Black Monday, October 1987

The bell rings to end the day of worship.

The cold green racing figures of the hard green failing god

dance, march, silently to oblivion.

The screen falls dark and quiet, betrayal ripens the air;

the priesthood catches its collective breath

for a moment stretching to eternity

refusing to accept the awful truth: all through the day

they have seen the goddess shatter their living faith

and crumble herself in the ashes.

The room explodes to start the day of judgment.

The passion of their loss has stilled all tongues,

while paper soars in surreal flights of fancy

transient and insubstantial

as the hopes and dreams and fears it represents.

Aloft it floats in silent homage to the god

whose praise is caught and held for one brief moment

suspended by the currents of the air.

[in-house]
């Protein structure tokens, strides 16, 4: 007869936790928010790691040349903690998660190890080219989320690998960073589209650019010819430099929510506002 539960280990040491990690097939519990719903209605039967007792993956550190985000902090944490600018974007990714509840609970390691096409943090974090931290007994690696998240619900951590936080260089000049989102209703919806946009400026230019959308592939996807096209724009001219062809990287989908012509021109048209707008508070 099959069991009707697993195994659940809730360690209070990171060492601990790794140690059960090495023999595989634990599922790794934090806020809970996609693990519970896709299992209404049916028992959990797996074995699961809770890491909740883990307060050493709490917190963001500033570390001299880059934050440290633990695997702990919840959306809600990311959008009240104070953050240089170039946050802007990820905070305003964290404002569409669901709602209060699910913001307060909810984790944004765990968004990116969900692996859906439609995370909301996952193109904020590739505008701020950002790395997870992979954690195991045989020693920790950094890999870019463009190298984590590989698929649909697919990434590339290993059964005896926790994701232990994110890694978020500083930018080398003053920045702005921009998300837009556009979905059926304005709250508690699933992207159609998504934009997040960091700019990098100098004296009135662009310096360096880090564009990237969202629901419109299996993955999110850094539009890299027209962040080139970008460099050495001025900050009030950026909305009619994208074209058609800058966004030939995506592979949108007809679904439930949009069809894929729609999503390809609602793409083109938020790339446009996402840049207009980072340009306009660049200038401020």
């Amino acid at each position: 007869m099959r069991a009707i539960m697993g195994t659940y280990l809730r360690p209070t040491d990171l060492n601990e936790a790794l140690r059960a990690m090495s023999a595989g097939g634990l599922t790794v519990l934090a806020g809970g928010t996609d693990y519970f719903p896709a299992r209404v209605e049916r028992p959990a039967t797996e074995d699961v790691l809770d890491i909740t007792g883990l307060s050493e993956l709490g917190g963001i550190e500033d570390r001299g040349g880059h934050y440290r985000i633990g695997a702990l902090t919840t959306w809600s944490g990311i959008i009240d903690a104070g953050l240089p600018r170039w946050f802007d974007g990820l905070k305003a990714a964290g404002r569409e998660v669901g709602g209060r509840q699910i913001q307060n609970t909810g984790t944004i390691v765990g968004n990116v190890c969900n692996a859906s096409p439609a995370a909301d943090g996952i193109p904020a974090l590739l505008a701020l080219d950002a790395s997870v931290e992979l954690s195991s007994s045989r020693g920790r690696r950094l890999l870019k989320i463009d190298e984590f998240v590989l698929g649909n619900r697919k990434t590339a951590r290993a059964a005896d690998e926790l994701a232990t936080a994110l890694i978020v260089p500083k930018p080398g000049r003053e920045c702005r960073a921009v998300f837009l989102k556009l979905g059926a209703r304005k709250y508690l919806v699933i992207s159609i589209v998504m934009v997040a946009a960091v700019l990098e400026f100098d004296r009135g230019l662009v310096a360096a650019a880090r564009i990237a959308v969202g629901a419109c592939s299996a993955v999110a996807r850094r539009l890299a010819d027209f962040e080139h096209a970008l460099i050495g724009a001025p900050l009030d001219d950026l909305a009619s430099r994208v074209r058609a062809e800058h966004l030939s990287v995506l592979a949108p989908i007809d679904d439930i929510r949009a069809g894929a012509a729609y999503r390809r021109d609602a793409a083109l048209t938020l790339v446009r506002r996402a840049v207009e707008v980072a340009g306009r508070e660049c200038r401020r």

The fluid motion, energy, ferment of the room

sustain its upward rise until,

without warning, all grows still.

The awesome updraft loses all momentum,

the paper cloud hangs frozen in perfect equilibrium,

for one eternal nanosecond all is still

as faith awaits a verdict, and its fate.

Shouts arise to replace faith with business.

The human life that energized those hopes

wavers for a moment, falters,

then suspends its collective trust.

Fluttering, the orders start to slide

and in a dizzying mindless wild crash

fall in a blizzard through the unbelieving room.

Seen for the token, idol, that it is

papyrus god falls lifeless to the earth,

gathered to her fathers in a great white drift,

the lover, mistress, goddess of the world we crave

fallen into disrepute.

And we into despair.

 © Philip Knight 2018